^
Keep Houston Press Free
4
| Weather |

As If We Needed More Good News, Hurricane Season Could Be Busy

Storm of 1900 statue on the Galveston Seawall after Hurricane Ike hit in 2008.
Storm of 1900 statue on the Galveston Seawall after Hurricane Ike hit in 2008.
Photo by Jeff Balke

If 2020 couldn't get any weirder, the team at Colorado State University, known as the foremost hurricane forecasters in meteorology, came out with their seasonal forecast calling for an above average hurricaneseason  this year. Joy.

The CSU team uses statistical modeling and historical information to generate a very early season estimate of the number and relative strength of hurricanes. This year, they are calling for 16 named storms and eight hurricanes with four of those becoming major hurricanes. Since the early 1990s, we have been in a cycle that typically runs between 30 and 40 years of increased hurricane activity. During that time, the typical year averages 12-13 named storms. By comparison, 2019 had 18 named storms and six hurricanes with three of those reaching major hurricane strength.

The forecast included probabilities of strike locations throughout the basin. All those numbers are higher this season with Florida at a 68 percent chance of a tropical storm landfall, Texas at 45 percent and Louisiana at 44. It's no surprise those states have the highest probabilities considering the length of their coastlines compared to other Gulf Coast and Atlantic states.

I Support
  • Local
  • Community
  • Journalism
  • logo

Support the independent voice of Houston and help keep the future of Houston Press free.

One other interesting prediction is the seasonal comparison. Looking at climatology, past seasons are compared to 2020. One recent season Houstonians might take note of is 2008, the year Hurricane Ike swept across Bolivar Peninsula and through the Houston area causing more than $1 billion in damage.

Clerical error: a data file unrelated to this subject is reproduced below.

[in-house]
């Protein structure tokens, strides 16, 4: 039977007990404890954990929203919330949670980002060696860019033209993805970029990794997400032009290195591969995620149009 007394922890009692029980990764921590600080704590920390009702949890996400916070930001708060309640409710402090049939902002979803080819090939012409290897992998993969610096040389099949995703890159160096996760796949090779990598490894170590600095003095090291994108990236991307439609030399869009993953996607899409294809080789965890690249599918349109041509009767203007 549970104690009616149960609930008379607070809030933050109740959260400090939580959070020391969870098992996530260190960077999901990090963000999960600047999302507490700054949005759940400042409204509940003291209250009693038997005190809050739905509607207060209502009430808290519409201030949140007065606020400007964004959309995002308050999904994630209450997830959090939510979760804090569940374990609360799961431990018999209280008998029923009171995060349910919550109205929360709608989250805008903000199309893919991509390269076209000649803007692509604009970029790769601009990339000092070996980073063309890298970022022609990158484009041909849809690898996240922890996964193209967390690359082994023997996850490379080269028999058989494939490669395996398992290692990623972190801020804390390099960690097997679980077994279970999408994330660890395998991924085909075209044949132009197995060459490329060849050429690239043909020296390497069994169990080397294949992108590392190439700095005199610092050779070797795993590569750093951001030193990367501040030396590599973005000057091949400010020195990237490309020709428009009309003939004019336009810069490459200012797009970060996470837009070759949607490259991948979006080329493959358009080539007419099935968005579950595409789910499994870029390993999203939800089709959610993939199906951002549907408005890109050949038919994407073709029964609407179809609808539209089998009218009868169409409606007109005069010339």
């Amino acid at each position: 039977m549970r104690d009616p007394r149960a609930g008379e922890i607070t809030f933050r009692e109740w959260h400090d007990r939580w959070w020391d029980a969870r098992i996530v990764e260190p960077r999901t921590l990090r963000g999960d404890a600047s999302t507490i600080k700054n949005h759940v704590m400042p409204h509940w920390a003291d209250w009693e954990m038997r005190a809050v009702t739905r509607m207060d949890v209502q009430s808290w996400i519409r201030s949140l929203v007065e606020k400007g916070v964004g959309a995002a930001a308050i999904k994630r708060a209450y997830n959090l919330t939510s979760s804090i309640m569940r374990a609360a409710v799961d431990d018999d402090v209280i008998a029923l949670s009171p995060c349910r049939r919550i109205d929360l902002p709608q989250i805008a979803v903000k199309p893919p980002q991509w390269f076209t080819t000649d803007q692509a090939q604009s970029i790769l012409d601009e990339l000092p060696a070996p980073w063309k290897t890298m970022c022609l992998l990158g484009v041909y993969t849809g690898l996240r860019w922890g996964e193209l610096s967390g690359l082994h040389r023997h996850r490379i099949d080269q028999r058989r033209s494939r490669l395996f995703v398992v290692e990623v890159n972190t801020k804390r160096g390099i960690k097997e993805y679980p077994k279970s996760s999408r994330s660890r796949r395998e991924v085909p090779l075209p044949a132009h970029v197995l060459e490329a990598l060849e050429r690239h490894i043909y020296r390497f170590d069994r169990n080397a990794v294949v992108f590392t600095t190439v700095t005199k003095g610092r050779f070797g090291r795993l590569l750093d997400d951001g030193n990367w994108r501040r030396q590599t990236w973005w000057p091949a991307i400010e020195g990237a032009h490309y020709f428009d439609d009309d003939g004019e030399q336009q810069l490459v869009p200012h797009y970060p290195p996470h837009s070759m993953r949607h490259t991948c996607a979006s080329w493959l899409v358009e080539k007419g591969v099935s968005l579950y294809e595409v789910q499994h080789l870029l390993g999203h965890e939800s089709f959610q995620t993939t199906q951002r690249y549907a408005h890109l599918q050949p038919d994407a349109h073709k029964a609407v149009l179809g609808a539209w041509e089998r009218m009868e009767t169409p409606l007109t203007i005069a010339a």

These are, of course, very early forecasts, subject to change before the official start on June 1. And even then, Houston is unlikely to see any significant tropical weather before July at the earliest. The statistical peak of hurricane season is in the second week of September. And while the full season runs from June 1 through November 30, for all practical purposes, the majority of the concern for hurricanes in Houston runs from the end of July through the third week in September.

Still, it's always a good idea to be prepared. Sure, you can't really stock up on anything at the moment given the quarantine, but hopefully our continued social distancing will help us stave off a massive outbreak and get us out of our houses before we get to the heart of hurricane season. God knows, the last thing we need is a natural disaster on top of a pandemic. But, hey, at least you have something to worry about besides COVID-19. Your welcome!

Keep the Houston Press Free... Since we started the Houston Press, it has been defined as the free, independent voice of Houston, and we would like to keep it that way. Offering our readers free access to incisive coverage of local news, food and culture. Producing stories on everything from political scandals to the hottest new bands, with gutsy reporting, stylish writing, and staffers who've won everything from the Society of Professional Journalists' Sigma Delta Chi feature-writing award to the Casey Medal for Meritorious Journalism. But with local journalism's existence under siege and advertising revenue setbacks having a larger impact, it is important now more than ever for us to rally support behind funding our local journalism. You can help by participating in our "I Support" membership program, allowing us to keep covering Houston with no paywalls.

We use cookies to collect and analyze information on site performance and usage, and to enhance and customize content and advertisements. By clicking 'X' or continuing to use the site, you agree to allow cookies to be placed. To find out more, visit our cookies policy and our privacy policy.

 

Join the Press community and help support independent local journalism in Houston.

 

Join the Press community and help support independent local journalism in Houston.